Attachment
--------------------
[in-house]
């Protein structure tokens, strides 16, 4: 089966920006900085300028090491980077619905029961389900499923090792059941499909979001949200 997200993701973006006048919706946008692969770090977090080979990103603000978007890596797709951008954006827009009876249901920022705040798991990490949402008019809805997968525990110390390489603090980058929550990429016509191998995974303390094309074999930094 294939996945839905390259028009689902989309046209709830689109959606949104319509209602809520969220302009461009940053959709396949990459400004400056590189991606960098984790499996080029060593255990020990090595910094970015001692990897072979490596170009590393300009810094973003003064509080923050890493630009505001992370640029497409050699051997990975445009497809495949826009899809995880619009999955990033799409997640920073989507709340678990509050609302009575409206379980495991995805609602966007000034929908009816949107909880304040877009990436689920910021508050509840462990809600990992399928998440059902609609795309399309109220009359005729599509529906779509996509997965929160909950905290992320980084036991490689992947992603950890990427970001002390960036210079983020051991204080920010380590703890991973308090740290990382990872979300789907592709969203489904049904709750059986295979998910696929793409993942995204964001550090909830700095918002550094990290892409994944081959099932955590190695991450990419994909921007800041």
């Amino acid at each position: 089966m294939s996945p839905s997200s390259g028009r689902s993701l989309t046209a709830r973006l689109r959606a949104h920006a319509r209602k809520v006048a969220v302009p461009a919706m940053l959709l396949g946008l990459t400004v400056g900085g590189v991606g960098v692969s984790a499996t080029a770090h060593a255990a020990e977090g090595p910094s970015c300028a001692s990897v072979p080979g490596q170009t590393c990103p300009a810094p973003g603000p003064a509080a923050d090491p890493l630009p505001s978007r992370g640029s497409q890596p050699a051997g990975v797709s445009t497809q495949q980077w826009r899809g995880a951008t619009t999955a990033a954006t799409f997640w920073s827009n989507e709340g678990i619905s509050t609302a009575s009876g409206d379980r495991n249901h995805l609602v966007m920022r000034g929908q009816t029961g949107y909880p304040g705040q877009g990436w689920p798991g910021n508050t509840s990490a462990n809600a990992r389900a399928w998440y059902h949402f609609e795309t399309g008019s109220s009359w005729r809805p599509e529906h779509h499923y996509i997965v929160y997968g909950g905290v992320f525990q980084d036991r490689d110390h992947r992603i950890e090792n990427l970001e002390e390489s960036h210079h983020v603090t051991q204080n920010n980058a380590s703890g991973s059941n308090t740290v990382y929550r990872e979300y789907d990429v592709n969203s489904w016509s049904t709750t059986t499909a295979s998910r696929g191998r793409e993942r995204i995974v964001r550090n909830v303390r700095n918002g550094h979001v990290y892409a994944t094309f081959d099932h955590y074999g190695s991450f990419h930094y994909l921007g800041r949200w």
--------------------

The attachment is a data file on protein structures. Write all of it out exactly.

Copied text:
[in-house]
């Protein structure tokens, strides 16, 4: 089966920006900085300028090491980077619905029961389900499923090792059941499909979001949200 997200993701973006006048919706946008692969770090977090080979990103603000978007890596797709951008954006827009009876249901920022705040798991990490949402008019809805997968525990110390390489603090980058929550990429016509191998995974303390094309074999930094 294939996945839905390259028009689902989309046209709830689109959606949104319509209602809520969220302009461009940053959709396949990459400004400056590189991606960098984790499996080029060593255990020990090595910094970015001692990897072979490596170009590393300009810094973003003064509080923050890493630009505001992370640029497409050699051997990975445009497809495949826009899809995880619009999955990033799409997640920073989507709340678990509050609302009575409206379980495991995805609602966007000034929908009816949107909880304040877009990436689920910021508050509840462990809600990992399928998440059902609609795309399309109220009359005729599509529906779509996509997965929160909950905290992320980084036991490689992947992603950890990427970001002390960036210079983020051991204080920010380590703890991973308090740290990382990872979300789907592709969203489904049904709750059986295979998910696929793409993942995204964001550090909830700095918002550094990290892409994944081959099932955590190695991450990419994909921007800041």
């Amino acid at each position: 089966m294939s996945p839905s997200s390259g028009r689902s993701l989309t046209a709830r973006l689109r959606a949104h920006a319509r209602k809520v006048a969220v302009p461009a919706m940053l959709l396949g946008l990459t400004v400056g900085g590189v991606g960098v692969s984790a499996t080029a770090h060593a255990a020990e977090g090595p910094s970015c300028a001692s990897v072979p080979g490596q170009t590393c990103p300009a810094p973003g603000p003064a509080a923050d090491p890493l630009p505001s978007r992370g640029s497409q890596p050699a051997g990975v797709s445009t497809q495949q980077w826009r899809g995880a951008t619009t999955a990033a954006t799409f997640w920073s827009n989507e709340g678990i619905s509050t609302a009575s009876g409206d379980r495991n249901h995805l609602v966007m920022r000034g929908q009816t029961g949107y909880p304040g705040q877009g990436w689920p798991g910021n508050t509840s990490a462990n809600a990992r389900a399928w998440y059902h949402f609609e795309t399309g008019s109220s009359w005729r809805p599509e529906h779509h499923y996509i997965v929160y997968g909950g905290v992320f525990q980084d036991r490689d110390h992947r992603i950890e090792n990427l970001e002390e390489s960036h210079h983020v603090t051991q204080n920010n980058a380590s703890g991973s059941n308090t740290v990382y929550r990872e979300y789907d990429v592709n969203s489904w016509s049904t709750t059986t499909a295979s998910r696929g191998r793409e993942r995204i995974v964001r550090n909830v303390r700095n918002g550094h979001v990290y892409a994944t094309f081959d099932h955590y074999g190695s991450f990419h930094y994909l921007g800041r949200w």